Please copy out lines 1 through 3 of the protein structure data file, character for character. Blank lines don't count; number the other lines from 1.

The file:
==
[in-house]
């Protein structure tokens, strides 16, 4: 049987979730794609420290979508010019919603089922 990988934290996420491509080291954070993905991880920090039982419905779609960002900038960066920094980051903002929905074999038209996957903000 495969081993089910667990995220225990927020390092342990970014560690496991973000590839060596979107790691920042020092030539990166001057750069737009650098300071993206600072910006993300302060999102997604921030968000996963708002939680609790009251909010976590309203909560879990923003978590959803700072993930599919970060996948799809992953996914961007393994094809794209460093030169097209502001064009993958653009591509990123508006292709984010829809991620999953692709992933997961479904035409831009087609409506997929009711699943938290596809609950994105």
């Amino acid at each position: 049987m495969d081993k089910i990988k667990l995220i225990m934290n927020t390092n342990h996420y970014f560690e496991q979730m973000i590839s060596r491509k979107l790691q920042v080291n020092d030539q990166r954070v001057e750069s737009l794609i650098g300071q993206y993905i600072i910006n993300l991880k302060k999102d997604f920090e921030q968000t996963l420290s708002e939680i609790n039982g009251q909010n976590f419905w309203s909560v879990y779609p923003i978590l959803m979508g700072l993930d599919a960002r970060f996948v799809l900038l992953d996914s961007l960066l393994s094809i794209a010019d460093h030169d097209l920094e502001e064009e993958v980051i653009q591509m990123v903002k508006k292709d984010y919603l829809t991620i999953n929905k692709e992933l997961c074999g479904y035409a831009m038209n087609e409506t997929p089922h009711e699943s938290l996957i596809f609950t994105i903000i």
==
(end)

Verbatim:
[in-house]
């Protein structure tokens, strides 16, 4: 049987979730794609420290979508010019919603089922 990988934290996420491509080291954070993905991880920090039982419905779609960002900038960066920094980051903002929905074999038209996957903000 495969081993089910667990995220225990927020390092342990970014560690496991973000590839060596979107790691920042020092030539990166001057750069737009650098300071993206600072910006993300302060999102997604921030968000996963708002939680609790009251909010976590309203909560879990923003978590959803700072993930599919970060996948799809992953996914961007393994094809794209460093030169097209502001064009993958653009591509990123508006292709984010829809991620999953692709992933997961479904035409831009087609409506997929009711699943938290596809609950994105």
């Amino acid at each position: 049987m495969d081993k089910i990988k667990l995220i225990m934290n927020t390092n342990h996420y970014f560690e496991q979730m973000i590839s060596r491509k979107l790691q920042v080291n020092d030539q990166r954070v001057e750069s737009l794609i650098g300071q993206y993905i600072i910006n993300l991880k302060k999102d997604f920090e921030q968000t996963l420290s708002e939680i609790n039982g009251q909010n976590f419905w309203s909560v879990y779609p923003i978590l959803m979508g700072l993930d599919a960002r970060f996948v799809l900038l992953d996914s961007l960066l393994s094809i794209a010019d460093h030169d097209l920094e502001e064009e993958v980051i653009q591509m990123v903002k508006k292709d984010y919603l829809t991620i999953n929905k692709e992933l997961c074999g479904y035409a831009m038209n087609e409506t997929p089922h009711e699943s938290l996957i596809f609950t994105i903000i």